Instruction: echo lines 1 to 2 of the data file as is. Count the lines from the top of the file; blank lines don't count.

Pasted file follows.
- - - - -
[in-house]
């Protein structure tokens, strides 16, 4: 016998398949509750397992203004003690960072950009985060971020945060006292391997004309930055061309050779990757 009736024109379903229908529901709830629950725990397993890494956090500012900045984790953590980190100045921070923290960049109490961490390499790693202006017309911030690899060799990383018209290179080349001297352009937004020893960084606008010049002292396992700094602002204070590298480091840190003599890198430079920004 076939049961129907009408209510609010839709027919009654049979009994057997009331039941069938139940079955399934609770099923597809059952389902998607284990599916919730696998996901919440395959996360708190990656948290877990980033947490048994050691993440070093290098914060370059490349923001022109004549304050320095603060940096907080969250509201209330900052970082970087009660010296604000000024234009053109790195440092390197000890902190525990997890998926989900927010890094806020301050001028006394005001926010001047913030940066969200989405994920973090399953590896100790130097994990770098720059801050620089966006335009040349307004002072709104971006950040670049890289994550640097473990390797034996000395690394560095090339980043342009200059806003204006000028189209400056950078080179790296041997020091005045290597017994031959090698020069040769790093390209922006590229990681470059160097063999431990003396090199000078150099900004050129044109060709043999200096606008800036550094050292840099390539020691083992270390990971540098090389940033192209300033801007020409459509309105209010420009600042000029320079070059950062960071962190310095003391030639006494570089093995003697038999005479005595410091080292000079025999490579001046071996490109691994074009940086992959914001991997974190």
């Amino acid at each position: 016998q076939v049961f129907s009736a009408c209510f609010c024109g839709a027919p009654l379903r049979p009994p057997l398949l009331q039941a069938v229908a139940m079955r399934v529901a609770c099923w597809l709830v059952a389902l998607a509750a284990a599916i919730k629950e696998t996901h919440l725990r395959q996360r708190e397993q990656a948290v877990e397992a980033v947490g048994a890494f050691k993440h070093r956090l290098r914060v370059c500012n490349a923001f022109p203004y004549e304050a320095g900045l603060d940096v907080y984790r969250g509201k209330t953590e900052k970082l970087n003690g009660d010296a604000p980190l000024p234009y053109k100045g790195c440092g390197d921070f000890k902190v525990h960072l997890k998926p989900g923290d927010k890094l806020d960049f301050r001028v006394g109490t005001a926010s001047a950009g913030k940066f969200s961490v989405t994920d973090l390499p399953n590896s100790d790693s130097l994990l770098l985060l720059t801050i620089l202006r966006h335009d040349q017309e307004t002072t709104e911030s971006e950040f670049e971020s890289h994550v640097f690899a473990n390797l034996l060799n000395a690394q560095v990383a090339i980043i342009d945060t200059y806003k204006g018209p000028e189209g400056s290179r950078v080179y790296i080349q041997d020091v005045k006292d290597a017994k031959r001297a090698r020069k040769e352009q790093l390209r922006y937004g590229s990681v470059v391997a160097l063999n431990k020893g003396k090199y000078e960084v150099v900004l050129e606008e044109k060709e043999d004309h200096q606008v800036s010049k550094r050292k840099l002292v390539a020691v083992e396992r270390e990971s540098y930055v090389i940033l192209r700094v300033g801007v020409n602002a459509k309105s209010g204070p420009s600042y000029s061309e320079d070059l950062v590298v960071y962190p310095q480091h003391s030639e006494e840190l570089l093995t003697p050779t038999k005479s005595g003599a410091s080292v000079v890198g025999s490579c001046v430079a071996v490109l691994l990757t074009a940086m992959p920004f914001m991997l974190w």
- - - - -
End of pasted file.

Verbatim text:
[in-house]
């Protein structure tokens, strides 16, 4: 016998398949509750397992203004003690960072950009985060971020945060006292391997004309930055061309050779990757 009736024109379903229908529901709830629950725990397993890494956090500012900045984790953590980190100045921070923290960049109490961490390499790693202006017309911030690899060799990383018209290179080349001297352009937004020893960084606008010049002292396992700094602002204070590298480091840190003599890198430079920004 076939049961129907009408209510609010839709027919009654049979009994057997009331039941069938139940079955399934609770099923597809059952389902998607284990599916919730696998996901919440395959996360708190990656948290877990980033947490048994050691993440070093290098914060370059490349923001022109004549304050320095603060940096907080969250509201209330900052970082970087009660010296604000000024234009053109790195440092390197000890902190525990997890998926989900927010890094806020301050001028006394005001926010001047913030940066969200989405994920973090399953590896100790130097994990770098720059801050620089966006335009040349307004002072709104971006950040670049890289994550640097473990390797034996000395690394560095090339980043342009200059806003204006000028189209400056950078080179790296041997020091005045290597017994031959090698020069040769790093390209922006590229990681470059160097063999431990003396090199000078150099900004050129044109060709043999200096606008800036550094050292840099390539020691083992270390990971540098090389940033192209300033801007020409459509309105209010420009600042000029320079070059950062960071962190310095003391030639006494570089093995003697038999005479005595410091080292000079025999490579001046071996490109691994074009940086992959914001991997974190």